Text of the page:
Rare Book Monthly

Book Catalogue Reviews - August - 2006 Issue

Part II of the Parsons Collection of Pacific Voyages from Hordern House

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Part II of the Parsons collection of Pacific voyages.


By Michael Stillman

Hordern House
, of New South Wales, Australia, has recently released the second part of their magnificent catalogue of the collection of David Parsons. Parsons, an American collector from Atlanta, developed one of the finest collections of Pacific voyages you could imagine. In January, we reviewed the first part of this collection, which started with Dampier's voyages in the 1670s and ended with Cook (see http://www.americanaexchange.com/NewAE/aemonthly/review_1.asp?id=234&q=hordern%20and%20parsons&page=1). This second part of the collection begins with the post-Cook era, and continues to the mid-19th century.

David Parsons reported that he decided to put his Pacific voyages collection up for sale to concentrate on a collection of Spanish and Portuguese expansion at the time of Columbus. We can see two very good reasons why he selected Hordern House to conduct the sale, though some might think an Australian bookseller out of the way. First, a great many Pacific voyages involved Australia or Pacific islands for which Australia is their closest large neighbor. Australia was the major stopping point for the greatest of all Pacific explorers, Captain James Cook. However, collectors of other areas, and America in particular, will find some of the greatest works for their libraries being offered in this catalogue. Just as Cook visited many other lands during his explorations, including the west coast of America, Parsons' collection covered many other Pacific countries. Indeed, many of these explorers never touched Australia. For example, there is a section on Russian explorers whose Pacific voyages never took them from the northernmost latitudes. These works are particularly interesting to collectors of Americana, as the Russians usually went to Alaska, or perhaps as far south as Nootka Sound (along Canada's Vancouver Island).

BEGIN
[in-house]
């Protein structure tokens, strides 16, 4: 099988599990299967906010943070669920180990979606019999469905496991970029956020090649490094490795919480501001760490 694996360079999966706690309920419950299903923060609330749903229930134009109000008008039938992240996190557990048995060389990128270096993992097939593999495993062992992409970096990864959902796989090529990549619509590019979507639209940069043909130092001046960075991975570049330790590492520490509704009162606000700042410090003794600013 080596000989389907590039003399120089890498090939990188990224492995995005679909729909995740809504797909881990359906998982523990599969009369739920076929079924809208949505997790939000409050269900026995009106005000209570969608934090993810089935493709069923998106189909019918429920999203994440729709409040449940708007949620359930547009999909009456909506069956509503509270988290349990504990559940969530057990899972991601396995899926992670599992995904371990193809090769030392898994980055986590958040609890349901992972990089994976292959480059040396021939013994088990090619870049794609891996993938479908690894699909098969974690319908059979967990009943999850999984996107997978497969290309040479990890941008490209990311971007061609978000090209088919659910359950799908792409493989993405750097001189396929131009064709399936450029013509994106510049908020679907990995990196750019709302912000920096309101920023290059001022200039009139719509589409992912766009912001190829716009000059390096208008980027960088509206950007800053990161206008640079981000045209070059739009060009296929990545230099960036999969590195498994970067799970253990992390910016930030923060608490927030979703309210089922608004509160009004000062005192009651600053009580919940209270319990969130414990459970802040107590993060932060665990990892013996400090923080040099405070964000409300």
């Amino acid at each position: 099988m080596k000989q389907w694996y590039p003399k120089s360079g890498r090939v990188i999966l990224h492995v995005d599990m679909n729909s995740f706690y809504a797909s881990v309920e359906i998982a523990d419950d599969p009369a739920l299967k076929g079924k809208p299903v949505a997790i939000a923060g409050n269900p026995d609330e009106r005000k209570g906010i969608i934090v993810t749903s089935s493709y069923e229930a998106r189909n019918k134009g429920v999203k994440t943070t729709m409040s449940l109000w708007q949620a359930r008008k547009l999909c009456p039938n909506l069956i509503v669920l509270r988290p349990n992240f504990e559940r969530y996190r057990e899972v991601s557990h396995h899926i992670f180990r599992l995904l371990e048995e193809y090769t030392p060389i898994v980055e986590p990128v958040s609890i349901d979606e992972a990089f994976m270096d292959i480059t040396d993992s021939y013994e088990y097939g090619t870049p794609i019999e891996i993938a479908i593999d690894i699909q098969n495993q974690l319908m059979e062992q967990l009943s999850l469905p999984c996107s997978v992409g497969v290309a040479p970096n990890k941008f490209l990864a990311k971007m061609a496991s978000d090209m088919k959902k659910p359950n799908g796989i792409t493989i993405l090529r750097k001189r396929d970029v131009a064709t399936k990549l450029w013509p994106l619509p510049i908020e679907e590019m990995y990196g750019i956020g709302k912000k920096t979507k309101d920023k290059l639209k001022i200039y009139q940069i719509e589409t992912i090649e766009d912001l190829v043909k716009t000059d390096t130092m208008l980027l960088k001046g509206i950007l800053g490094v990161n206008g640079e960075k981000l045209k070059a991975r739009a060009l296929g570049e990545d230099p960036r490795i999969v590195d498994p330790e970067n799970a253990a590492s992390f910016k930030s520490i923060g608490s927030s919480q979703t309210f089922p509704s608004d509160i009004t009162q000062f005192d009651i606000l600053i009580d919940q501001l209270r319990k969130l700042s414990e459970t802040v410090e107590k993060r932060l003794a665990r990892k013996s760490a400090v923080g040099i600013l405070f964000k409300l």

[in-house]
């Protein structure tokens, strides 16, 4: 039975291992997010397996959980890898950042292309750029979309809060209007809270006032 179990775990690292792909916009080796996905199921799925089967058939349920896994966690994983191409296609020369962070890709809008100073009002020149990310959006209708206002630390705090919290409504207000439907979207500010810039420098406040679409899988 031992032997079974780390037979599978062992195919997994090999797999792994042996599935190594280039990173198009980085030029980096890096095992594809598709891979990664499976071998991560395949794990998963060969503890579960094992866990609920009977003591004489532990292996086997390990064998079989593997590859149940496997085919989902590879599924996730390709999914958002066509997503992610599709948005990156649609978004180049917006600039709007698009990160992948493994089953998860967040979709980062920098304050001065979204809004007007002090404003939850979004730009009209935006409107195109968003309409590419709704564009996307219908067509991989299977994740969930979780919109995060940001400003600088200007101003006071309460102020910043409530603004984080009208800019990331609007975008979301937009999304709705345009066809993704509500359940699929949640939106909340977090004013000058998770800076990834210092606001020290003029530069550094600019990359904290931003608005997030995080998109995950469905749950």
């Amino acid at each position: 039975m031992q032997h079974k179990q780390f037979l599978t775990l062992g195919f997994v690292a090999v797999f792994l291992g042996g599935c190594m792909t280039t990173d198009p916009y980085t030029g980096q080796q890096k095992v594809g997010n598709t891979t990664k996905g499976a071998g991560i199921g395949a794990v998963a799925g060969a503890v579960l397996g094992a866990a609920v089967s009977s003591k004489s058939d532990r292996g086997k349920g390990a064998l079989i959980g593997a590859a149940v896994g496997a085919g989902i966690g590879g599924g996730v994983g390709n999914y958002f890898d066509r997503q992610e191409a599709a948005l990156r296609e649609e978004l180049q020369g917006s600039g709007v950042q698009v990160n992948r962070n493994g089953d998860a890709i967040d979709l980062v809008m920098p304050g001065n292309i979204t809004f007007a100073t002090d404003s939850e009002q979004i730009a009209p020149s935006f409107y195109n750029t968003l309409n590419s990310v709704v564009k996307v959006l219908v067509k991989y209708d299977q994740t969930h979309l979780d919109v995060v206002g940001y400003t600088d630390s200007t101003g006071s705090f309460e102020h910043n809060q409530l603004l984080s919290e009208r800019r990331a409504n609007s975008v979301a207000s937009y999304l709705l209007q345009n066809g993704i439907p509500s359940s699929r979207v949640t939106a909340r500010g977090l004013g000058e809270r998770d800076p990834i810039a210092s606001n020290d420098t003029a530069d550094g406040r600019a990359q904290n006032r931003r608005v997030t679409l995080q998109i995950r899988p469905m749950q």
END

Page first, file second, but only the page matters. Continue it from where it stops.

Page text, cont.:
The other reason Parsons may have chosen Hordern House is the wonderful catalogues of his collection they have produced. Parsons' collection and provenance will always live in these catalogues, which in reality are large, fully described and richly illustrated memorials to his collection. Even if you are not in the market for the original books, if your interest is in Pacific voyages, you might want to contact Hordern House concerning a copy of this set. It is itself a collectible piece. Here are a few of the books that are offered in the second volume.

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